How to Test an Electric Fence Without Touching It

Testing an Electric Fence by Touching it

Congratulations! You’ve installed your electric fence. It’s always smart to test your fence immediately after installation. But that’s not the only time you should check it. You should do routine testing daily to make sure you’ve charged the lines. Thoroughly and regularly test the fence as described below. You don’t have to test the fence by touching it, of course! You’ll use a tool known as a voltmeter to check that your fence is functioning as expected.

The voltage on the lines will generally be somewhat lower than the output of your charger. That’s because the wires themselves cause resistance. The resistance isn’t a problem as long as the active voltage is in the desired range. Typically, this range is over 2,000 volts for horses or over 4,000 volts for other types of livestock. Some fences have an even higher voltage to prevent pests and predators from entering the enclosure.

Also, the active voltage may be somewhat higher on the fence than the voltmeter registers, due to the resistance caused by the earth. You’ll notice that the voltage is higher near the charger and lower the farther you are from it, as a result of this.

Visually Inspect the Fence

Before you begin your test, visually inspect the enclosure. If obstructions are touching the fence, like weeds or other foliage, broken components (insulators, connectors, wires), or sagging wires, attend to these before the test.

Check the Power Source

If you’ve powered the charger via an AC outlet, make sure that the outlet is functioning correctly. If your charger is battery or solar powered, check to make sure that you’ve fully charged the battery.

Test the Charger Output

Disconnect the positive lead to the fence. Once you’ve disconnected the jumper cable from the charger, you can use your voltmeter to test the charger’s output from the positive to the negative terminal. Double check that the reading you get is in line with what your charger’s output should be. Checking the manufacturer’s manual, which should give you a range of expected voltage output for comparison.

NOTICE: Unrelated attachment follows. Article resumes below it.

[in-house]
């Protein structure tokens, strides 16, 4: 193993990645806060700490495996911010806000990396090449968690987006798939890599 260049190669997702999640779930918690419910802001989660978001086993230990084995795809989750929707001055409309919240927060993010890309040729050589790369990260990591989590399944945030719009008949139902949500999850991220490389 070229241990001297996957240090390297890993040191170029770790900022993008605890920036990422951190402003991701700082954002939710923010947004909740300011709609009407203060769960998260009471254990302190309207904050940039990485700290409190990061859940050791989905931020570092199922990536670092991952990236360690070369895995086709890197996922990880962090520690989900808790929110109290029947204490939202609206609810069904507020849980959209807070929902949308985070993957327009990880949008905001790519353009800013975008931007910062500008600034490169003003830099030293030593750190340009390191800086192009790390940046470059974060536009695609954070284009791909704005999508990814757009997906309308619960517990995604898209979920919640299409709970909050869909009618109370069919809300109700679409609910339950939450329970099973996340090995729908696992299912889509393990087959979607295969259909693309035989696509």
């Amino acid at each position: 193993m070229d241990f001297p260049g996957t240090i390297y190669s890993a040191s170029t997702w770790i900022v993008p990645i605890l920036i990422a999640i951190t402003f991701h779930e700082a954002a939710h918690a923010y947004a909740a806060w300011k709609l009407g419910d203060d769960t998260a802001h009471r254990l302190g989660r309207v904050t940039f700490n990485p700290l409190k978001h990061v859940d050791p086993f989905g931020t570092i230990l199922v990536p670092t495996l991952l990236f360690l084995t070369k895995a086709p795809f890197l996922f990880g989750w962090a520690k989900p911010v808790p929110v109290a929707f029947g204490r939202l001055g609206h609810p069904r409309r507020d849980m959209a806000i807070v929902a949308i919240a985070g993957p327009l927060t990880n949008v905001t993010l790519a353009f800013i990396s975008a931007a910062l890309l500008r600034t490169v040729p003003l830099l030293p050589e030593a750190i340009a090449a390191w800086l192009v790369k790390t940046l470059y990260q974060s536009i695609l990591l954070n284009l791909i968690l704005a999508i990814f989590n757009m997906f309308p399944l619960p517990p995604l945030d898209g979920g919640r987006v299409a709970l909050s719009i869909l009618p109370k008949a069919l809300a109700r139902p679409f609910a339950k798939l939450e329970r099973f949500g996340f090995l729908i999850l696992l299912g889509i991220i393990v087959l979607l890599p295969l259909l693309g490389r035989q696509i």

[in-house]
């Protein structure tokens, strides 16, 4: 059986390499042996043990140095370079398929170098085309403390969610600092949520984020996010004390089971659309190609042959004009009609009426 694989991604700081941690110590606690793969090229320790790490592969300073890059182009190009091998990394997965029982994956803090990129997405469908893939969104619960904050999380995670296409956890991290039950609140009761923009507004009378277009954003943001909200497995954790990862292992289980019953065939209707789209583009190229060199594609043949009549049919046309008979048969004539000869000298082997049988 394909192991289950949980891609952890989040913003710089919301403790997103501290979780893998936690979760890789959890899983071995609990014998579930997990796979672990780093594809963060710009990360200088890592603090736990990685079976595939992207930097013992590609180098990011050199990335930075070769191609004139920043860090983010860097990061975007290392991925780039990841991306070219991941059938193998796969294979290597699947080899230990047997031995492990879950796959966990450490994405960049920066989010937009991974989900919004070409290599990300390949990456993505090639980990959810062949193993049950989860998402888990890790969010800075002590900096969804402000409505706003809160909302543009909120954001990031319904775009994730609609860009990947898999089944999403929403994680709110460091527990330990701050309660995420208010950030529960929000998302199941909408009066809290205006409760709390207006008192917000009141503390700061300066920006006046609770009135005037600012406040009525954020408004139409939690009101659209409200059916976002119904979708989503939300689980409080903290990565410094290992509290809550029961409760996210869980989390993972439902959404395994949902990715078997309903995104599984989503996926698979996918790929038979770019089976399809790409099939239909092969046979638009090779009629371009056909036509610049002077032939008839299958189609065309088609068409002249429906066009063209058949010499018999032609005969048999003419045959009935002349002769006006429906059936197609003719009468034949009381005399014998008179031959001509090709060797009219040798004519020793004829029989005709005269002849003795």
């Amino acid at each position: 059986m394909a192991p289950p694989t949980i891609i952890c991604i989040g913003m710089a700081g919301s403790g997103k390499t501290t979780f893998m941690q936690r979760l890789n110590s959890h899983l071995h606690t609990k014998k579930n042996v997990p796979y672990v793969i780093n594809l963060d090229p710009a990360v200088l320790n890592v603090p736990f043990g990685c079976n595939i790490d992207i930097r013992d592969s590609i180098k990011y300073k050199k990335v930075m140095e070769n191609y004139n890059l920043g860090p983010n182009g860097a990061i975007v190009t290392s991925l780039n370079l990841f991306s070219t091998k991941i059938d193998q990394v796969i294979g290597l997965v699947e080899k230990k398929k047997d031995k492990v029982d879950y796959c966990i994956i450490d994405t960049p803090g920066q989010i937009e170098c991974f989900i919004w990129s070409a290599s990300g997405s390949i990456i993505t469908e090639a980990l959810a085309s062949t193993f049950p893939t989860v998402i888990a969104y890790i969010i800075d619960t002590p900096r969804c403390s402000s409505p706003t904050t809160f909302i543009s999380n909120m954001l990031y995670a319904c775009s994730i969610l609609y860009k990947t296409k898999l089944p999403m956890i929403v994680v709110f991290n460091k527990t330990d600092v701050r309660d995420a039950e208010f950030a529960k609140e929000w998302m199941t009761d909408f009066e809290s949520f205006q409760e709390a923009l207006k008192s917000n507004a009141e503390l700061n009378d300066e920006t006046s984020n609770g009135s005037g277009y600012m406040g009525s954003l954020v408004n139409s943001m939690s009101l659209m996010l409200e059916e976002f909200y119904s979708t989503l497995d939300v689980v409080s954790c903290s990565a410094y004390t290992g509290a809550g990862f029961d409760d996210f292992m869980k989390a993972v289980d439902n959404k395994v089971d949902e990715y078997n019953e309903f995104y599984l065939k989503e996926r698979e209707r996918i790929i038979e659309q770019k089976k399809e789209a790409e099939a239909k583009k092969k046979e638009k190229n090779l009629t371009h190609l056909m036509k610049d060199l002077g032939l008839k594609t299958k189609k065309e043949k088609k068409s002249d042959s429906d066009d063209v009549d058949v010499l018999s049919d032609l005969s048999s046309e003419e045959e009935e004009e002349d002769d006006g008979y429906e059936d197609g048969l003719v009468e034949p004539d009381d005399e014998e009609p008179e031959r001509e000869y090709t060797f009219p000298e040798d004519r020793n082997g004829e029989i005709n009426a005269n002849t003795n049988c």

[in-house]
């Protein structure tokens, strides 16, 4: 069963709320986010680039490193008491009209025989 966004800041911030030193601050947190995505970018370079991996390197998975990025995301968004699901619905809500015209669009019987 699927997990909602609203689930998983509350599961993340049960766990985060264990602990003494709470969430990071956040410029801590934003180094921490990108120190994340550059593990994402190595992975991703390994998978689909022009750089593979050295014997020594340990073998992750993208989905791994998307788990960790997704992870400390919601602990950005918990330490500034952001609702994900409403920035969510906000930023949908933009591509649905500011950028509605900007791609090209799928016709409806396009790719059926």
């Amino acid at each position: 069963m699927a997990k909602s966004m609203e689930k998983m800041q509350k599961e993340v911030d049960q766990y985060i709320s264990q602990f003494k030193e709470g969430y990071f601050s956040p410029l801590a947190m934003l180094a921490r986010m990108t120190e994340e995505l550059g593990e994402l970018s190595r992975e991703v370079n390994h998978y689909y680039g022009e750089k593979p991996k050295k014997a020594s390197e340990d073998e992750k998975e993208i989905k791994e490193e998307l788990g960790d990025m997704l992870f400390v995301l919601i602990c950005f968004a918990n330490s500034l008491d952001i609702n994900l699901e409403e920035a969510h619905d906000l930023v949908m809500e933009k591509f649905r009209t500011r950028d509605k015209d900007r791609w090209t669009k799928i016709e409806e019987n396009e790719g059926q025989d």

Check the Grounding Rod Connections

Once you’ve determined that the charger’s power supply is functioning and its output is acceptable, it’s time to test the grounding rods. If you have more than two grounding rods, you can disconnect the final rod and check the voltage between the end of the wire and the disconnected grounding rod. A high voltage here indicates that power is “leaking” into the earth via the grounding wire.

Test the Fence Wires Close to the Charger

You’ll want to test the wires at several points, but you should begin near the charger to ensure that the charge is sufficient there. If this is the first time you’re testing the fence, refer to the manufacturer’s manual to check that the voltage is within the expected ranges. If this is a routine test after having the fence installed for some time, you’ll also want to compare the voltage with previous measurements. Keep a fence maintenance logbook. Drastic changes could indicate an issue with your fence’s functionality.

Test the Wires Along the Entire Enclosure

If the voltage is sufficient near the charger, you’ll still need to test along the fence. We recommend checking each wire at least every other fence post. You may note that your readings gradually drop as you move away from the charger. You should expect the drop, so long as the total drop (farthest from the charger) is no more than 2,000 volts.

What If There’s a Problem?

If you notice that the voltage is low near the charger, you may be dealing with a short in the fence caused by interference or faulty hardware. If the first readings are sufficient, but the voltage declines rapidly or too much as you move further away from the charger, it could be a grounding issue.

To determine what the problem might be, check out our article on Electric Fence Problems and Troubleshooting. In these articles, we identify some of the most common problems with electric fences, how to identify them, and what you can do to fix them quickly, effectively, and at an affordable price.

  • February 11, 2021